People who give up their personal power to follow others like to believe their leaders can somehow control the forces of nature, and this gets us back to our original premise. Teams or athletes who appear to "control their own destiny" are eminently appealing because we all know that Nature is a powerful force and not submissive to our self-interests. Thus, those elite teams and individuals who win most if not all the time are "heroes", and their winning gives relief to followers who can then pretend their world makes sense to them.

Ironically, anything that scares us is just as effective at making our minds susceptible to advertising appeals as anything that encourages us to feel safe and secure. In both cases, we can be programmed to buy products or concepts from those who invoke security concerns and then offer solutions to our problems.

Thus, elite teams are useful to advertisers even when they lose because the losing disrupts followers' personal security and scares them. This fear then makes the followers more susceptible to advertisements that reassure them in some way. With either winning or losing, elite teams and individuals are useful to help sell products in ways that logic and analytical thinking can never accomplish.

In the movie "Tin Cup", Kevin Costner's lead character is faring well in the U. S. Open, much to the chagrin of the TV director. The director is heard to state, "We need heroes, not some broken down driving range pro." That's right. Underdogs may be appealing to our good hearts, but predictable winners help us sell more products. Those who root for underdogs are already fairly self-secure, so they are less susceptible to advertising gimmickry than those looking for heroes.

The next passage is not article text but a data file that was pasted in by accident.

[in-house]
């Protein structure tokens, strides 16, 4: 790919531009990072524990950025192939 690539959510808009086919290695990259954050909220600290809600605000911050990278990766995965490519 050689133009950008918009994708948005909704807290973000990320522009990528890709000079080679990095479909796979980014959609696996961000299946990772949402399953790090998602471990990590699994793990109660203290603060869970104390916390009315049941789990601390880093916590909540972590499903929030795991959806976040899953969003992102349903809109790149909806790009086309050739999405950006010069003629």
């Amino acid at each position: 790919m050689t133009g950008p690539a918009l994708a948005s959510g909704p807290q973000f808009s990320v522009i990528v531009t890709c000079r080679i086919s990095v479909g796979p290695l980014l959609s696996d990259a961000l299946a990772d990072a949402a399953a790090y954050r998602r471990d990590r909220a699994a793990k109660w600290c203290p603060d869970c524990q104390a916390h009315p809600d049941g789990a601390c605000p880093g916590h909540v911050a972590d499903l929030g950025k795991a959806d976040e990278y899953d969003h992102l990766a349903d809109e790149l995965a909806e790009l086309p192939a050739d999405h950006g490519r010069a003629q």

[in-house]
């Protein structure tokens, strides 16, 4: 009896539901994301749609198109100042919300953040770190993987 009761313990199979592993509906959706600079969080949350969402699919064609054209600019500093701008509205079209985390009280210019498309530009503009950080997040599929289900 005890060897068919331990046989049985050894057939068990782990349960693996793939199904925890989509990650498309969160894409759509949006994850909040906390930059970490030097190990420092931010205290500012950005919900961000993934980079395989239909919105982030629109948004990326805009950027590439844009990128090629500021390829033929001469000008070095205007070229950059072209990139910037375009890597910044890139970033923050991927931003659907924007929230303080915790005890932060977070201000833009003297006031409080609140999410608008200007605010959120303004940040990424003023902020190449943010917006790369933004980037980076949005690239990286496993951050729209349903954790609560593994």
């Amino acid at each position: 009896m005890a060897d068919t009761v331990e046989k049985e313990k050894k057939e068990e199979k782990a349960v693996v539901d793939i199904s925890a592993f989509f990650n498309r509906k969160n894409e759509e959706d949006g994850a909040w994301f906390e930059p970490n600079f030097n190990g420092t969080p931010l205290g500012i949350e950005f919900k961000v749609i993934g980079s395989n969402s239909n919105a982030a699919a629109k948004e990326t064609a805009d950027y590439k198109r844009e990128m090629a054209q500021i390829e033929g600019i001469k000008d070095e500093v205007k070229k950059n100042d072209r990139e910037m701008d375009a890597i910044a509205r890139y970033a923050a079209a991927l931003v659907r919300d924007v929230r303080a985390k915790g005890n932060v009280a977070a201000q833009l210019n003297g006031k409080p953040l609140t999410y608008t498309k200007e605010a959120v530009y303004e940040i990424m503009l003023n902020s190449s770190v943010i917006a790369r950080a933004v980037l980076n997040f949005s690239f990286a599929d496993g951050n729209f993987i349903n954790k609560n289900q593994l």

Schools like Michigan, Ohio State, Notre Dame, USC, UCLA, Duke (basketball), etc., are considered "elite" and followed on a national basis, much like the New York Yankees in baseball. When they win, those who root for them feel good about themselves and feel their personal security enhanced. When heroes' names are invoked repeatedly for the followers' benefit, they will buy most anything advertised because they are truly susceptible at these times.

Think of all the mantras used by ultimate salesman Dick Vitale in basketball. With great reverence, he conjures up names and phrases like "Duke", "Coach K", "Robert Montgomery Knight" (also known as "The General"), and "Duhon's ribs" for a reason. His bosses appreciate how effective he is at selling products because these names are like subliminal advertising that break down sales resistance among those who need heroes to follow.

Sure, Vitale is blatant. Sure he goes to extremes of obnoxiousness. But he keeps getting hired to repeat the same worn out phrases again and again. There IS a reason for works. To quote P. T. Barnum, "A sucker is born every minute." Nowadays, it is far more often than that.